Inside the McKinstry Innovation Center: A First Look at Seattle’s Big Cleantech Hope

Elsa Croonquist of McKinstry would cringe at the hype, but I’m here to say it’s at least partly true.

The Seattle alternative energy scene has been eerily quiet as of late. This is not to diminish the efforts of organizations like the Clean Tech Open, Washington Clean Technology Alliance, Clean Energy Council, Climate Solutions, and various local companies, but by and large the region still needs to build critical mass. Cleantech proponent Michael Butler of Seattle’s Cascadia Capital told me last fall, “We are falling further behind other regions, and the window will start closing if we can’t get the ecosystem built.”

McKinstry, the Seattle-based construction, consulting, and energy-efficiency firm, could play a big role in building that ecosystem. Croonquist is the managing director of the McKinstry Innovation Center, which she calls a “commercialization accelerator” for cleantech and energy-related companies. (Few people seem to like the term “incubator” these days, but “accelerator” is as popular as ever.) The $5 million center, which is slated to open in late April or early May, will house about 10 companies of up to eight people each. Croonquist says she is still accepting applications, and is working closely with four companies already.

The idea is for startups and small companies across a wide range of energy sectors—smart grid, energy efficiency, biofuels, hydro power, industrial, wind, and solar—to sign one- or two-year leases with McKinstry (up to three years max, which is still more flexible than the typical five-year office lease in Seattle). The vetting process involves making sure each company has strong technology that is out of the lab with at least a tested prototype; potential markets that are deep and strong; a clear plan to access these markets; a strong organizational team; and financing.

So this is not about incubating early-stage companies, and McKinstry is not funding them or buying an equity stake in any of them. “None of these companies are bright eyed and bushy tailed, fresh out of college with a brilliant idea right now,” Croonquist says. “Maybe they’ve gotten contracts and they need to gear up, and they need to develop the structure for their company and for their distribution, and the monitoring systems for, say, something electrical…We’re looking for companies that are ready to make a difference.”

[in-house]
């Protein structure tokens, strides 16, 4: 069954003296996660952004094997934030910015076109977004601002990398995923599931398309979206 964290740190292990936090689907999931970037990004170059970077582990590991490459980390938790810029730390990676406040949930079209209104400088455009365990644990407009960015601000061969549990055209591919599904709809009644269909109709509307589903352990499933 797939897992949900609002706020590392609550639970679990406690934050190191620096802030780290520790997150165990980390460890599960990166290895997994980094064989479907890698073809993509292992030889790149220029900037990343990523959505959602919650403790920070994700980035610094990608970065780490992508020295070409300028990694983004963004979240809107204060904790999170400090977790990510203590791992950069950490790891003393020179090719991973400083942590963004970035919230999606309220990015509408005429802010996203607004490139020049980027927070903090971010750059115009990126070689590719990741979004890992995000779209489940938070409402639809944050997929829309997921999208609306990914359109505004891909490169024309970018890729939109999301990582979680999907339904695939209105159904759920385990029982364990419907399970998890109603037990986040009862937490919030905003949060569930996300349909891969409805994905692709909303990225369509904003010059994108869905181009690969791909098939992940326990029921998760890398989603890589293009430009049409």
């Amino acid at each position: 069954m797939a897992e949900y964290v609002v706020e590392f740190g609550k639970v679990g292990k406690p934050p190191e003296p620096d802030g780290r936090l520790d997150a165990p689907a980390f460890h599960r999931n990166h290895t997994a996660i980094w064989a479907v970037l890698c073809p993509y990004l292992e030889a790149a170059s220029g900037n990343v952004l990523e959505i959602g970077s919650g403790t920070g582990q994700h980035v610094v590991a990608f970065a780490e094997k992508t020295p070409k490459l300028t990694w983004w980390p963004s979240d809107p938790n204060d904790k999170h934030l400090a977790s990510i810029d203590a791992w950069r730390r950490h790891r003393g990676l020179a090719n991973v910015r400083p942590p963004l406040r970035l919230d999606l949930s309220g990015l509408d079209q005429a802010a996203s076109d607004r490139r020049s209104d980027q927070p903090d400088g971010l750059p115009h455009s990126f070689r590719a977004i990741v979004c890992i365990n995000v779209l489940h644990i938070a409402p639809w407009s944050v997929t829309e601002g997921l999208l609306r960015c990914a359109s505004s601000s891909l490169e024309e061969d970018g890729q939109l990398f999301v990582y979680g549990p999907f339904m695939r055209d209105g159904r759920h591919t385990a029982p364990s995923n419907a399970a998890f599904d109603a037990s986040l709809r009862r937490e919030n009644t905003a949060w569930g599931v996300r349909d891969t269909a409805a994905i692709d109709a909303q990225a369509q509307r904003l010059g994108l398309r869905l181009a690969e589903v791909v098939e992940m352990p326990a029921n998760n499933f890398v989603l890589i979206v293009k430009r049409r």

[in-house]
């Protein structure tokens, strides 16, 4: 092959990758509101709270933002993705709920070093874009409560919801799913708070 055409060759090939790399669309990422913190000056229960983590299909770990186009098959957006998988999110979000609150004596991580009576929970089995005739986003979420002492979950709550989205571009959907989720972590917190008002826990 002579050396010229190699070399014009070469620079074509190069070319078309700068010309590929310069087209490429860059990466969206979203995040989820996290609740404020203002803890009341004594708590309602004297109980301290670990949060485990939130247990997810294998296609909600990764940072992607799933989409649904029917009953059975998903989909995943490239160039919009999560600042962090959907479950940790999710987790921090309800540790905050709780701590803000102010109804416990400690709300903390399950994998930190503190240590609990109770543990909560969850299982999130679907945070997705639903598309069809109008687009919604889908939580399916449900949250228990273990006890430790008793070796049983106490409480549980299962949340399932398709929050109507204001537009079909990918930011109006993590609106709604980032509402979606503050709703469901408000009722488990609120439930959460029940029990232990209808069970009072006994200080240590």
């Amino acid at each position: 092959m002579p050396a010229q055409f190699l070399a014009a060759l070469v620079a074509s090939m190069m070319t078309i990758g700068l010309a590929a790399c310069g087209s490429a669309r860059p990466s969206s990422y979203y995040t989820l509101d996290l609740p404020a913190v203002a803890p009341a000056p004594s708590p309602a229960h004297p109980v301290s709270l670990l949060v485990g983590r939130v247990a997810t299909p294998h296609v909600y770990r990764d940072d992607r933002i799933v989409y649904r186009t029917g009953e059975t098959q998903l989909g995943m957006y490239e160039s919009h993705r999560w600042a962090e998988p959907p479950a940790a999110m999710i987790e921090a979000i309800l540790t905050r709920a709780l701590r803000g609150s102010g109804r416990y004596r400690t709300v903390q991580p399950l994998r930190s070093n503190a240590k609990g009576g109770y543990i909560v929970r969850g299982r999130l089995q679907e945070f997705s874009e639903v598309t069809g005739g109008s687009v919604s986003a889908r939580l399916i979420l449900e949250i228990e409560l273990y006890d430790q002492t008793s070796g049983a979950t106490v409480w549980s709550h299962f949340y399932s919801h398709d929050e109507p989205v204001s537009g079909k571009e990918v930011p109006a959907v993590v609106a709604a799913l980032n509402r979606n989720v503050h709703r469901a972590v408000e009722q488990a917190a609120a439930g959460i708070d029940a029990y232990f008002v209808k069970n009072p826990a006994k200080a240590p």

McKinstry "Don't Call Me an Incubator" Innovation Center

On a recent visit to the company’s Georgetown headquarters, the 40,000-square-foot center was still being completed, with a construction crew installing beams and such. The center will have lots of open space and natural light (see artist rendering, left), as well as a nice view of downtown Seattle. The companies housed there will share conference rooms and a kitchen, and receive mentoring and exposure to business leaders through McKinstry.

In return, it sounds like McKinstry will gain new partners who are building and deploying some of the most creative energy technologies around. And that could make a difference not just in Seattle, but around the country as well. As a whole, McKinstry has some 1,600 employees, about 400 of whom (including 140 engineers) are in the Seattle office. The company has developed major construction projects for high-profile customers like the Bill & Melinda Gates Foundation, Qwest Field, ZymoGenetics, and VMware.

“We want to be a resource for Seattle, outside of this area, and across the nation. Seattle is becoming a place where in energy efficiency, we’re going to find the answers,” Croonquist says. “The image of the Seattle area is we’re all very green, but are [important energy technologies] being produced here? We want to change that.”

Croonquist has been with McKinstry for about a year. The Seattle native was brought in by CEO Dean Allen specifically to manage the innovation center. Before that, she was a marketing and business strategy consultant, and also worked in real estate development and corporate communications.

McKinstry’s innovation goals would seem to include engaging with the local cleantech community, as well as big tech companies like Microsoft, Google, Yahoo, and Amazon, who all have green initiatives. “All of those groups in Seattle have special project groups who know of startup companies that have great ideas, and they’re interested in furthering green [tech] and energy efficiency,” Croonquist says. “We’d love to partner with them. We’d like to talk to them about supplying the office space, the mentoring and the engineers, and our expertise.”

But McKinstry also has to balance its community relationships with its desire to get things done fast without much bureaucracy. “With the different universities, economic development councils, and all the alliances and associations, we have a lot of relationships, and we’re exploring ways we can work together,” Croonquist says. “We’re excited to move forward, and because we’re private, we hope we can move forward quickly.”

For now, the innovation center’s advisory board is made up solely of executive staff from McKinstry. “As we open our doors and get more firmly established, we’re looking at inviting other people from outside. We’ll be pulling from all sorts of industries for that,” Croonquist says.

Gregory T. Huang is Xconomy's Editor in chief. E-mail him at gthuang [at] Follow @gthuang

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One response to “Inside the McKinstry Innovation Center: A First Look at Seattle’s Big Cleantech Hope”

  1. Tom Witkin says:

    The term “accelerator” may be less popular after the Toyota debacle.